Still, I can't complain. TDM has provided me with some modest income for quite a long time. In fact, I may have been writing for them for almost as long as they've been going!

Thursday, August 18, 2016

If it's good enough for an expensive TV series

What I like about writing music is that you don't need to work out a plot. Of course you need some structure, but you don't need all the endless tinkering with action A so that it fits in with action B and so that it doesn't unravel action C, or leave unexplained loose-ends.

I'm still trying to finish The Disenchanted Wizard, which may soon be renamed The Disenchanted Author (though that doesn't have quite the same ring about it). I've probably said before in these blog posts that I always knew, somehow, that this would be a complicated story. I didn't know that it would be a story that required the author to lose much more of his hair than is compatible with keeping warm on top. My co-author/editor/jack-of-all-trades person keeps finding that having done something here causes problems there. I'm at the stage where I'd quite happily drive ahead and hope no one notices, but she doesn't work that way.

A typical publicity shot from Fortitude: note how
serious everyone looks. And cold. 
Apropos of that we've watched the first three episodes of Fortitude, a TV mystery series set on an island off the mainland of Iceland. The scenery is magnificent, especially if you like everything to be white or gray, and the cast are top notch. But even they must have some moments of bewilderment in regard to plot holes.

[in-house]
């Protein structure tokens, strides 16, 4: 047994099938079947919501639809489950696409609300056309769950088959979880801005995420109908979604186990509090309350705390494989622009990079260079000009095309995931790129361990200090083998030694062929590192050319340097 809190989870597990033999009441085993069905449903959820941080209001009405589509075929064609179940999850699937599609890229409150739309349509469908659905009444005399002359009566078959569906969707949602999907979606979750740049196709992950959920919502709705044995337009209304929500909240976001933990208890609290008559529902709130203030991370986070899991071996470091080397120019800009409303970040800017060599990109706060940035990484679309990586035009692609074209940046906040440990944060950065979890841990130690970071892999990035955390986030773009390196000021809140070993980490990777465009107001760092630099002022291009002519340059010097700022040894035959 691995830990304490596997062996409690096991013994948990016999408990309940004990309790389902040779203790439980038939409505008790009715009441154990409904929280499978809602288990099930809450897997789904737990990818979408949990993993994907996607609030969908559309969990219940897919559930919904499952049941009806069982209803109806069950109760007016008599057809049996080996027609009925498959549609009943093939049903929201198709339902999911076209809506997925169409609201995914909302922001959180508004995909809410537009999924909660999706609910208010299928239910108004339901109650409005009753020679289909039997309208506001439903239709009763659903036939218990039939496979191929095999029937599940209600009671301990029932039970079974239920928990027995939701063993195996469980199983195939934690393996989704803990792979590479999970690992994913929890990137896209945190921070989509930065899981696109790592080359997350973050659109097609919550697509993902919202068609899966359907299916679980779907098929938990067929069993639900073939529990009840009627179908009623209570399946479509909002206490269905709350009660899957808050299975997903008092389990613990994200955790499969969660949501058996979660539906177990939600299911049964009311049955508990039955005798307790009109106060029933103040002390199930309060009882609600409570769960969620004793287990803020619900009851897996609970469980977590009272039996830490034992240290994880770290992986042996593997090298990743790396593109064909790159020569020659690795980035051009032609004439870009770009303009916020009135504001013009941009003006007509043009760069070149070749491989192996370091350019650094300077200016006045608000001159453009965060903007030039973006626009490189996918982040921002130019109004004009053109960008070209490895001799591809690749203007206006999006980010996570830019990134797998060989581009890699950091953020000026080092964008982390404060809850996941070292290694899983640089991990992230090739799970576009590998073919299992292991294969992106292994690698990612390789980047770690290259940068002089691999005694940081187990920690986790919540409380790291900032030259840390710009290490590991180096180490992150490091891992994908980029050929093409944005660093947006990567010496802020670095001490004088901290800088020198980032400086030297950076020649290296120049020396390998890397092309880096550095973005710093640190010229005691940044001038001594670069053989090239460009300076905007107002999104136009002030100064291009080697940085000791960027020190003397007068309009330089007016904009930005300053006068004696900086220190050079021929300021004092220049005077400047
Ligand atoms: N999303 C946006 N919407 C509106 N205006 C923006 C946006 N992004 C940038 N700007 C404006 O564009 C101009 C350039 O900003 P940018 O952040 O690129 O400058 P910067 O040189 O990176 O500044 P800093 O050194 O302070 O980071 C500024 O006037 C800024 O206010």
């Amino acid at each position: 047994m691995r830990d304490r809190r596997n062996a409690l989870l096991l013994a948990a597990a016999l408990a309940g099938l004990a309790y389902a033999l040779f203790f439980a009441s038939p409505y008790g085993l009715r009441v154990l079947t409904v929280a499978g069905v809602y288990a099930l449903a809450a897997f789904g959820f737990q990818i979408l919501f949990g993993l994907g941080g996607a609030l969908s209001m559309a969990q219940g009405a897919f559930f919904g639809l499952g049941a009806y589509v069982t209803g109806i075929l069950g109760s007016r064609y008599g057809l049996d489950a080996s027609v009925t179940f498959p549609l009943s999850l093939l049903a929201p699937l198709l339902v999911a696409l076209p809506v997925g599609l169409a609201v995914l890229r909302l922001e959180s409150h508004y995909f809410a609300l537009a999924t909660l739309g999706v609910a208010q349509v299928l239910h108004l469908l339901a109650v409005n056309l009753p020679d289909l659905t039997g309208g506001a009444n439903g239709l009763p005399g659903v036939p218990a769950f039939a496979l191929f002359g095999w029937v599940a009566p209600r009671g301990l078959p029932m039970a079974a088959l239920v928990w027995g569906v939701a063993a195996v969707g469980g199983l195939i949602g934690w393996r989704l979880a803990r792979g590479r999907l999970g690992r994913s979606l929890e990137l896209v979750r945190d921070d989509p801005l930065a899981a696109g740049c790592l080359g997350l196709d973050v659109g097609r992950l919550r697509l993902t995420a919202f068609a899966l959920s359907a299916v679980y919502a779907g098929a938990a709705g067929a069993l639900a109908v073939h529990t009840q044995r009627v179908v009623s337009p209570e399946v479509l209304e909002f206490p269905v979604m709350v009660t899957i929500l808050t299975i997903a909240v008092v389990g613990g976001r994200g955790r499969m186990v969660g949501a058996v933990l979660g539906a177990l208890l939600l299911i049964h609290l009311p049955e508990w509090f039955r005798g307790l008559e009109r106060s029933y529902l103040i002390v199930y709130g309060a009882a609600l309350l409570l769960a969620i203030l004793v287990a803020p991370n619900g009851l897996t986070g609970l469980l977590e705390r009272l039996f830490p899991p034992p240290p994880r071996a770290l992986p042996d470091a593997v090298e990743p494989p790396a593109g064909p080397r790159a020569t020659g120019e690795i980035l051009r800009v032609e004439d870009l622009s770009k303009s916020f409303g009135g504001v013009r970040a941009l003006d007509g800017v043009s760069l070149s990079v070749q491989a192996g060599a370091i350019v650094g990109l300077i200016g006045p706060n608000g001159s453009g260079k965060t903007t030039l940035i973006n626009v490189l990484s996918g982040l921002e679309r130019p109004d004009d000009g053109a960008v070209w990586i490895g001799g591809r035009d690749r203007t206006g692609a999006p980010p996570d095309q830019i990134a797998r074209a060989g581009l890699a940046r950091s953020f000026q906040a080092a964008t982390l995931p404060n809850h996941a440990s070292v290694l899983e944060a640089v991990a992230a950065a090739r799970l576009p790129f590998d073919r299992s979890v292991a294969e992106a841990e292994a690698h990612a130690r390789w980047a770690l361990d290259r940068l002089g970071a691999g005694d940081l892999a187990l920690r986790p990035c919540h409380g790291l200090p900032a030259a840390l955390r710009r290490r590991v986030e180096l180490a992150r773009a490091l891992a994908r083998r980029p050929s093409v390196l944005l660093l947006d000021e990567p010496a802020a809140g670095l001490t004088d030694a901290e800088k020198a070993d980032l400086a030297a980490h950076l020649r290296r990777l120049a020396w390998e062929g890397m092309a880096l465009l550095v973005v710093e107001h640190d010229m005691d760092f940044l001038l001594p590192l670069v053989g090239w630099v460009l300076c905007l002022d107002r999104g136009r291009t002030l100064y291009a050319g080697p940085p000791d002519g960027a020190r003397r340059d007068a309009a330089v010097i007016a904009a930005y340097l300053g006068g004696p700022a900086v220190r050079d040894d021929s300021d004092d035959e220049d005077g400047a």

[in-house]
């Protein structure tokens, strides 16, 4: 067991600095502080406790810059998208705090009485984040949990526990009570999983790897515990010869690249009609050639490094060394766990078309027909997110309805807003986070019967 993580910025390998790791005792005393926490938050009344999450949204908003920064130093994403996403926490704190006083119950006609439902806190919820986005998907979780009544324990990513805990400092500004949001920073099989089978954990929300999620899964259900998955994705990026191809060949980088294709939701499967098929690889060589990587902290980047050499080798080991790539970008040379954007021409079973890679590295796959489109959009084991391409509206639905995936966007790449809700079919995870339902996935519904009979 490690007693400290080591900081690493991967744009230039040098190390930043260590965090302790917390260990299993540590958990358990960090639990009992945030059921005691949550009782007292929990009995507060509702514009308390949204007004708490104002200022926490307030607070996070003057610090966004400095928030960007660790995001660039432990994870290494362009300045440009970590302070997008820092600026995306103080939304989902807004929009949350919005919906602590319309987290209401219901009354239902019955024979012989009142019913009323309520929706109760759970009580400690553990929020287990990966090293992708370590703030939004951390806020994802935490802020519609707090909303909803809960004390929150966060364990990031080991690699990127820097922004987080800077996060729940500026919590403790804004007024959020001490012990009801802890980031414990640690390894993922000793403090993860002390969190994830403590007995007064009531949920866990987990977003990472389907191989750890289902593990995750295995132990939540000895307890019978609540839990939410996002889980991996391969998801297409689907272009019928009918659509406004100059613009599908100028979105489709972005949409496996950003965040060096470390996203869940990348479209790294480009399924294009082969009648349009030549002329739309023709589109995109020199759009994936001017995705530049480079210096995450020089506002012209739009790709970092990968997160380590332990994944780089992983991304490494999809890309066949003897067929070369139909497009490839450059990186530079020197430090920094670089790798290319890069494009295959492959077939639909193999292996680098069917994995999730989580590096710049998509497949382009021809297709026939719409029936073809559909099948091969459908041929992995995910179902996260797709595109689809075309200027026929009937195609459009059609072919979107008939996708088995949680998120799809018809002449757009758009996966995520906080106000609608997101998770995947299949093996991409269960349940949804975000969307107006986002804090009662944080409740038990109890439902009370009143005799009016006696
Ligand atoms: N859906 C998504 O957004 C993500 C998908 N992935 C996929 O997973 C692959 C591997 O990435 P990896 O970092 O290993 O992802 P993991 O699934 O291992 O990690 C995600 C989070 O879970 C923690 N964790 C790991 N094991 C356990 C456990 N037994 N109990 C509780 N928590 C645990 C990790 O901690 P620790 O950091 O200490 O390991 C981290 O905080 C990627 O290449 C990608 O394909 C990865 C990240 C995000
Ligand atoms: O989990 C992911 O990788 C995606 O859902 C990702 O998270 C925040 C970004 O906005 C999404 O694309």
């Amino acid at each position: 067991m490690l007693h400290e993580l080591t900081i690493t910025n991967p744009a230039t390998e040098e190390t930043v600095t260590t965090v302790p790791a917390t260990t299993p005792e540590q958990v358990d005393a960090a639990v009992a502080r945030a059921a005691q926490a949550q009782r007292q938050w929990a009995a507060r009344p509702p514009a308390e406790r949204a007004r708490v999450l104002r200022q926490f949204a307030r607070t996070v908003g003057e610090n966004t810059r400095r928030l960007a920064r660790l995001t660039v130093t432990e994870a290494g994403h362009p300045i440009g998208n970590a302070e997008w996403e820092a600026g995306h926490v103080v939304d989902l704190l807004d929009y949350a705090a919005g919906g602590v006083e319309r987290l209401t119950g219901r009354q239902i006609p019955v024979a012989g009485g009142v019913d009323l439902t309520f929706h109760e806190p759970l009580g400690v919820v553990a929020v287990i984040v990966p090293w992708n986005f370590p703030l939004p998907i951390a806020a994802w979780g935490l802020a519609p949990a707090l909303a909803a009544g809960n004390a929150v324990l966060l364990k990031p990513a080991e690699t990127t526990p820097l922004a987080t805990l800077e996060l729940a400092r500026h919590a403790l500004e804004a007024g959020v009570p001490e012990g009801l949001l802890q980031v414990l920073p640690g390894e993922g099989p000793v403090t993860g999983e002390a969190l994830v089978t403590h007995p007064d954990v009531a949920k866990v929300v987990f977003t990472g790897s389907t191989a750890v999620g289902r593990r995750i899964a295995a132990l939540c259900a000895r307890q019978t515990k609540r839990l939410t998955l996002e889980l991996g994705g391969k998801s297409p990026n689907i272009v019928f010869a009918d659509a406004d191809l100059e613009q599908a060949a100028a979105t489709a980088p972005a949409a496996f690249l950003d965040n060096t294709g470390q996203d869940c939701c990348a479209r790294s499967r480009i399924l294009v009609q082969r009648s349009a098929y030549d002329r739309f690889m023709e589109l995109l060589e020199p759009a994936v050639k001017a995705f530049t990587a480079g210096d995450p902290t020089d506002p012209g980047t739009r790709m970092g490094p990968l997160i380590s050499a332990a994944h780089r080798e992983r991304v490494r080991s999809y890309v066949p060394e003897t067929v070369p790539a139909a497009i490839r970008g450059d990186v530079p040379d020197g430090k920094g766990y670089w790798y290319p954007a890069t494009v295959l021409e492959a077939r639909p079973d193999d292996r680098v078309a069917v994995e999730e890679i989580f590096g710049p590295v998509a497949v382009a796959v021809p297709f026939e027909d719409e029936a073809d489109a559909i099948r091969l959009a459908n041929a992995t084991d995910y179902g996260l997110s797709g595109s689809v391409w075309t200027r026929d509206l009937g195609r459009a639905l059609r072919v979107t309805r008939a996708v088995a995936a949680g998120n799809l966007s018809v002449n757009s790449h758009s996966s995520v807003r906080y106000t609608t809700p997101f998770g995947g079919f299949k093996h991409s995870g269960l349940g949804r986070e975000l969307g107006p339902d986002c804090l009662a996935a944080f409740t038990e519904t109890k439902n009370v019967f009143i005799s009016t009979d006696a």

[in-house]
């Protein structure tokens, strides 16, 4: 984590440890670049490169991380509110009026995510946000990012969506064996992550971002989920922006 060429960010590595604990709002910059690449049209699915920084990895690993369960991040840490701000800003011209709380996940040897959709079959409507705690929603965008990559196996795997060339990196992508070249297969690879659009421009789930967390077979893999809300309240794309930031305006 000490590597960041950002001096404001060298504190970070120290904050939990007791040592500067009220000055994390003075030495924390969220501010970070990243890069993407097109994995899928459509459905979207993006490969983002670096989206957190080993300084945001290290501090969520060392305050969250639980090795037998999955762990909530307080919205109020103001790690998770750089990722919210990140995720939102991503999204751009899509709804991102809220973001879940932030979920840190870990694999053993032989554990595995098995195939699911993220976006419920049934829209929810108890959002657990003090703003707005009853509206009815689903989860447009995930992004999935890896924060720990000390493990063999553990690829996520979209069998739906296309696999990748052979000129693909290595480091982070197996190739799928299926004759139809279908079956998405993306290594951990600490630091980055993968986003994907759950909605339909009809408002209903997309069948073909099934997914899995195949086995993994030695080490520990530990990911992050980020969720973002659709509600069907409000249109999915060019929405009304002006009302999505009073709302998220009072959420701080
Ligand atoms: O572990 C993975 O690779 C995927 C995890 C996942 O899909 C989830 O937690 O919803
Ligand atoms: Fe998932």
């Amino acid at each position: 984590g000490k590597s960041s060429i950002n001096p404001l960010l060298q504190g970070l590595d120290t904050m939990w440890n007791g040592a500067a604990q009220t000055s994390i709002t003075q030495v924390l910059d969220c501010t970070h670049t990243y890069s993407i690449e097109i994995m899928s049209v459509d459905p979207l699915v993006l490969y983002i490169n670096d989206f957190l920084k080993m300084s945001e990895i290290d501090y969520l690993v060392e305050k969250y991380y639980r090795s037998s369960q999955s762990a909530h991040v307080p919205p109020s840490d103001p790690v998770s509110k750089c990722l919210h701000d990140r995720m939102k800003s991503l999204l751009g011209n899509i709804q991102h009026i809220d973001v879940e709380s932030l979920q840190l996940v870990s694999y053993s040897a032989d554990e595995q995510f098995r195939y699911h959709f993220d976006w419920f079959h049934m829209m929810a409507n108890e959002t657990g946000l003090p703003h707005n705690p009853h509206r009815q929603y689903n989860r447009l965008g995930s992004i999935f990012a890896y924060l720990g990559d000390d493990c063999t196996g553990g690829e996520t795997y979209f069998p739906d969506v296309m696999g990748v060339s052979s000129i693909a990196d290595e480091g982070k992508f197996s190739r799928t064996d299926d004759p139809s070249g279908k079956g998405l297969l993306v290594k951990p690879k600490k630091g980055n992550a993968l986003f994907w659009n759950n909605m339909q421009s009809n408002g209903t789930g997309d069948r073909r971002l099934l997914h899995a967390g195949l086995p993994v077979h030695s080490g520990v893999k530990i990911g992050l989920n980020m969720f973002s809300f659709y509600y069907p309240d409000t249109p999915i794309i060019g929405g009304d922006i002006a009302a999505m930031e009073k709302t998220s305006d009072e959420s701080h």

As so often happens with TV series, or even movies, you wonder why no one bothered to tidy up things that were left hanging. For instance, in Fortitude, a girl goes missing at one point early on. We weren't even sure which girl this was. It looked as though it might have been a child, because the story went from this girl getting her supplies from the supermarket pretty much onto what seemed to be a full-scale hunt for the missing person. Except that it wasn't the little girl, we eventually discovered (about an episode or two later). It was a woman, and she wasn't really missing anyway.

But what was weird about all this was the big missing-person-woman-hunt that was shown in one scene, with the main police character telling everyone 'We're paid to do this work, but you're not, so don't take risks.' Or something along those lines. People headed off with guns (because there are polar bears at large on this island - the first episode began with some poor fellow being eaten by one; yuk) and that was the last we heard about the woman-hunt. Next thing the police are back in their warm headquarters and the populace is back to their daily tasks, and the woman is apparently still missing but everyone seems to have forgotten this.

In another scene, the same policeman (who's a very dubious, and bullying, character) helicopters up the glacier with the search and rescue bloke (who spends more time making a fool of himself with a woman who isn't his wife than doing any search and rescue) in order to confront a couple of arrogant guys who've gone up there on snow-enabled-motorcycle-thingees. They confront them all right; the policeman takes the arrogant guy's handgun, leaves him his rifle (in case of polar bears, of course, because a handgun won't do any damage to a polar bear) and leaves them there on the glacier. Umm?